This was the Fucino15 meeting – part I

Phew, this was an intense week and a great one too! The Fucino15 meeting on paleoseismology, active tectonics and archaeoseismology is over and hopefully everyone safely arrived back home. Here’s a brief report on some of the science that happened at the meeting. Since we had ~50 oral presentations, only an overview is possible here. In the following days I’ll add more details about the field trips. A big thank you to the Italian organizing team who did an amazing job – grazie mille!

On the way from London to Rome - the Swiss Alps awaken the appetite for more geomorphology!

On the way from London to Rome – the Swiss Alps awaken the appetite for more geomorphology!


The first day started with a commemoration of the 1915 M7.0 Fucino earthquake and the first talks were devoted to macroseismic effects, surface faulting and magnitude determination for this event.

The session on Quaternary Geology was opened by two invited talks, Gerald Roberts and Laura Gregory (Team UK) on fault interaction and 36Cl analyses in the Abruzzi, respectively. A large number of presentations dealt with active tectonics in Italy and how they can be recognized. Other talks included (not only) geomorphological work on the Dinarides, the NW Himalaya, Mexico, and seismites in Latvia. The lively discussion continued during the lunch break and the coffee breaks in the poster exhibition area.

Archaeoseismological studies were focussed on in the last Monday session, K.G. Hinzen opened the session with his team’s findings in Alba Fucens in the vicinity of Avezzano. New case studies from Spain and Greece were presented in the following and the ArMedEa project got lots of interest, too.

Lively discussions in the lunch break.

Lively discussions in the lunch break.


This day was entirely devoted to paleoseismology. The first key note lecture was given by David Schwartz on the 2014 Napa earthquake. Then, Eulália Masana reported on field work at the Alhama de Murcia fault in Spain and Petra Štĕpančíková showed her results from trenching and GPR in the Cheb Basin. David Mackenzie talked about slip-rate determination in the Tien Shan and Sowreh Rezaei focussed on active faulting in Korea.

After the lunch break, Carlos Costa’s invited talk nicely illustrated some problems in determining fault activity in compressive regimes, using examples from the Andes. The following talks were concerned with earthquake triggered landslides in Canada, ongoing tectonic uplift in Costa Rica, and Apennine tectonics. Esther Hintersberger attacked the problem of determining paleomagnitudes from sparse trench observations updating a probabilistic approach, and Richard Walker talked about large paleoearthquakes in Central Asia.

In the afternoon session, talks showed the importance of clever dating methods in slip rate estimations (e.g., 36Cl). New studies on speleoseismology were presented and more talks dealt with active tectonics in Italy.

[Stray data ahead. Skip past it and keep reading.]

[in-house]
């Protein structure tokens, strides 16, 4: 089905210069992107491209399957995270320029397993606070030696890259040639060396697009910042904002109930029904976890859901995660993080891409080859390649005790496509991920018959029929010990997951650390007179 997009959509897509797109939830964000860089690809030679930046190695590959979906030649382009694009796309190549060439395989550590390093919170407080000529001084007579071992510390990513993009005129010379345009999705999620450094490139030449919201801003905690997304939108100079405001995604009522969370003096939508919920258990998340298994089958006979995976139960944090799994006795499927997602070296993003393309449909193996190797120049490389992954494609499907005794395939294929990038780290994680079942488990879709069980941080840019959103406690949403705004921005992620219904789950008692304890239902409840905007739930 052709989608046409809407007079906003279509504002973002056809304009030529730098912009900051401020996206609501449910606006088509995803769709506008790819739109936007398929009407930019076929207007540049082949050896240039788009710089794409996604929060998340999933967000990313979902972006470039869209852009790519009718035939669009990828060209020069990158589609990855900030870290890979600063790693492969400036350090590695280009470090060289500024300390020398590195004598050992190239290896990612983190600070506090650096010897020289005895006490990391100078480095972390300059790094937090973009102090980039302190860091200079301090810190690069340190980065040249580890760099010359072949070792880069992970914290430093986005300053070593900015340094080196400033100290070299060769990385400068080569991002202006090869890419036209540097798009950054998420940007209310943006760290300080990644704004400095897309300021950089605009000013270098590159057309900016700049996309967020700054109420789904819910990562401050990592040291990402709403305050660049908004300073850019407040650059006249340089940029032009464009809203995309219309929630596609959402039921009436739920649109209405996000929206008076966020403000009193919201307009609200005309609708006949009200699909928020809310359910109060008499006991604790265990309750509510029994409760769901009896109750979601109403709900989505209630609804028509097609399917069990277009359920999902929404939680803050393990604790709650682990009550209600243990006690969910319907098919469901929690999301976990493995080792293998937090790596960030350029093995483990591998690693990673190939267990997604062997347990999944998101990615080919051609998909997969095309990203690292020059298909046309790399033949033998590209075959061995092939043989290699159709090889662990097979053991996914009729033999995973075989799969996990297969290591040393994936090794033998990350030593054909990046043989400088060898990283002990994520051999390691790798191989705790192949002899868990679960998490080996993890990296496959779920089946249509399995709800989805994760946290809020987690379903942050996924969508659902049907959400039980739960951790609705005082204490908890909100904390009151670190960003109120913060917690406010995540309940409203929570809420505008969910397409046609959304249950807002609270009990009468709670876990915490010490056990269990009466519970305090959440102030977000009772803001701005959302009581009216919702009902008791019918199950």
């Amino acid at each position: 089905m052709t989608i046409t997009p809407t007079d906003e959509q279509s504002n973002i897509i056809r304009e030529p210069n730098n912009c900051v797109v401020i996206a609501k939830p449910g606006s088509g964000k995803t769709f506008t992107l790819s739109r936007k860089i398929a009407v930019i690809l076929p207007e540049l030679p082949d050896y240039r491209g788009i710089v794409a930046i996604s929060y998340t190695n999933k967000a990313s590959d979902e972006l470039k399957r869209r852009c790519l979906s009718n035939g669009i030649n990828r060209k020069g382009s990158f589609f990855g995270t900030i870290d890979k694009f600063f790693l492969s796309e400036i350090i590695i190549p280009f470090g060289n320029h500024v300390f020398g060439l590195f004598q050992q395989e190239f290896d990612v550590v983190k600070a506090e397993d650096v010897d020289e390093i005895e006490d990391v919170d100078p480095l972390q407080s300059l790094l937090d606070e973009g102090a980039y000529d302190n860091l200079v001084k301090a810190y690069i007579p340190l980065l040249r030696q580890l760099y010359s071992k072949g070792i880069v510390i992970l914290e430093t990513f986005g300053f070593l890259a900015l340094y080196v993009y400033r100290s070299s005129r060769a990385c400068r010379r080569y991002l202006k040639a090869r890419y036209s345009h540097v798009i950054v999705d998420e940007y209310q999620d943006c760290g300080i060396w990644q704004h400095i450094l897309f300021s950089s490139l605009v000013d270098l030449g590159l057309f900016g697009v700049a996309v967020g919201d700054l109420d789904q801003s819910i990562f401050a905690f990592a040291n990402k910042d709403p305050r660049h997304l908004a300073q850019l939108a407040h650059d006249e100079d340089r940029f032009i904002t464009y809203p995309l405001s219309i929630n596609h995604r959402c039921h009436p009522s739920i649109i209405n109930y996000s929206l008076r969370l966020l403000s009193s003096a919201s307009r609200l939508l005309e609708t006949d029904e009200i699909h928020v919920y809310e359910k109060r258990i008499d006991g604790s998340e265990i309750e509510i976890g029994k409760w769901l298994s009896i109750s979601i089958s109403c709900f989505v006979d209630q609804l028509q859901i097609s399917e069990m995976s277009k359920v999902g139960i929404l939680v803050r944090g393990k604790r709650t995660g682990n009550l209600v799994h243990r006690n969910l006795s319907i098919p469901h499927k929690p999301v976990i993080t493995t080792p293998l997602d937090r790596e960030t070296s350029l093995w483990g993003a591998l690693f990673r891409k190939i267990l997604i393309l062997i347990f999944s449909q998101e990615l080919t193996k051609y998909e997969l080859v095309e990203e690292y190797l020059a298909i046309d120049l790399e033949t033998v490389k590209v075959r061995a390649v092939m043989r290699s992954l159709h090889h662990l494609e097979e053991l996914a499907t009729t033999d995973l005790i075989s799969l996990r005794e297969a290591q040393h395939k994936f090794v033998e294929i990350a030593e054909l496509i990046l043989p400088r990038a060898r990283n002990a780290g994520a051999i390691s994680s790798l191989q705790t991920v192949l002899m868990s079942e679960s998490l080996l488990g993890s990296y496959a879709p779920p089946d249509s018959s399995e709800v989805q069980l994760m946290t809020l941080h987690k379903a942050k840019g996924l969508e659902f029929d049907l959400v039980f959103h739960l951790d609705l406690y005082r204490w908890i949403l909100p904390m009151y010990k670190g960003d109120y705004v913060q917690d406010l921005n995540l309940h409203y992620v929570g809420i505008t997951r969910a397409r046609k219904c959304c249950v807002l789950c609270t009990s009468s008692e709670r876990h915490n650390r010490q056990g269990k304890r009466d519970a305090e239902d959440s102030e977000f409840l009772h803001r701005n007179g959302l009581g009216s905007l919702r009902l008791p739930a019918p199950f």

The workshop on The European Plate Observing System & Eurogeosurveys followed in the afternoon.

Beautiful Pescina and the Fucino Basin

Beautiful Pescina and the Fucino Basin


During the last day the sessions focussed on Seismic and Tsunami Hazard. The day was opened by three invited talks on active tectonics in the Skyros Basin, Greece (D. Papanikolaou), the challenges that come along with fault-based PSHA (O. Scotti), and ESI-scale shake maps (P. Silva and J. Elez). Further presentations were concerned with probabilistic fault displacement hazard, hazard maps, hazard assessment, long-term strain rates, and the ESI 2007 scale. Steve Wesnousky gave an invited talk about block rotations and normal-fault bound basins (not only) in Nevada. Stefano Fabbri reported on his ongoing research in Switzerland, combining field observations and a huge range of different geophysical onshore and offshore methods. This was one of my personal highlights, as he nicely illustrated challenges in detecting subtle fault expressions in a fast-changing environment and how our modern toolbox of geoscience methods can be used to attack this problem. Also, this was one of the most entertaining talks together with Eldon Gath’s presentation. Another talk that I liked a lot was by Stéphane Baize who documented few centimetres of surface ruptures in a recent M5 (!) event in Ecuador. The shallow depth and the low shear strength of the material could explain this unusual observation.

The second session on Tsunamis was rather short – Witold Szczuciński reported on new approaches for the tsunami hunt in polar and tropical regions and Franck Audemard had some great examples of how trustworthy eyewitness accounts are in the case of tsunamis in Venezuela.

Earthquake damage in the foreground, nice landscape in the background. Pescina, Fucino basin.

Earthquake damage in the foreground, nice landscape in the background. Pescina, Fucino basin.

Make sure to check the entire program with a complete list of talks and all the posters that I didn’t mention at all, although the poster session was great and full of interesting contributions.

Download the abstract volume here: Miscallanea INGV.

You may cite the abstract volume as:

  • Blumetti, A.M., Cinti, F., De Martini, P., Galadini, F., Guerrieri, L., Michetti, A.M., Pantosti, D., Vittori, E. (eds.) 2015. 6th International Inqua Meeting on Paleoseismology, Active Tectonics and Archaeoseismology, 19-24 April 2015, Pescina, Fucino Basin, Italy. Miscallenea INGV 27
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Christoph Grützner

Christoph Grützner

works at the Institute of Geological Sciences, Jena University. He likes Central Asia and the Mediterranean and looks for ancient earthquakes.

See all posts Christoph Grützner

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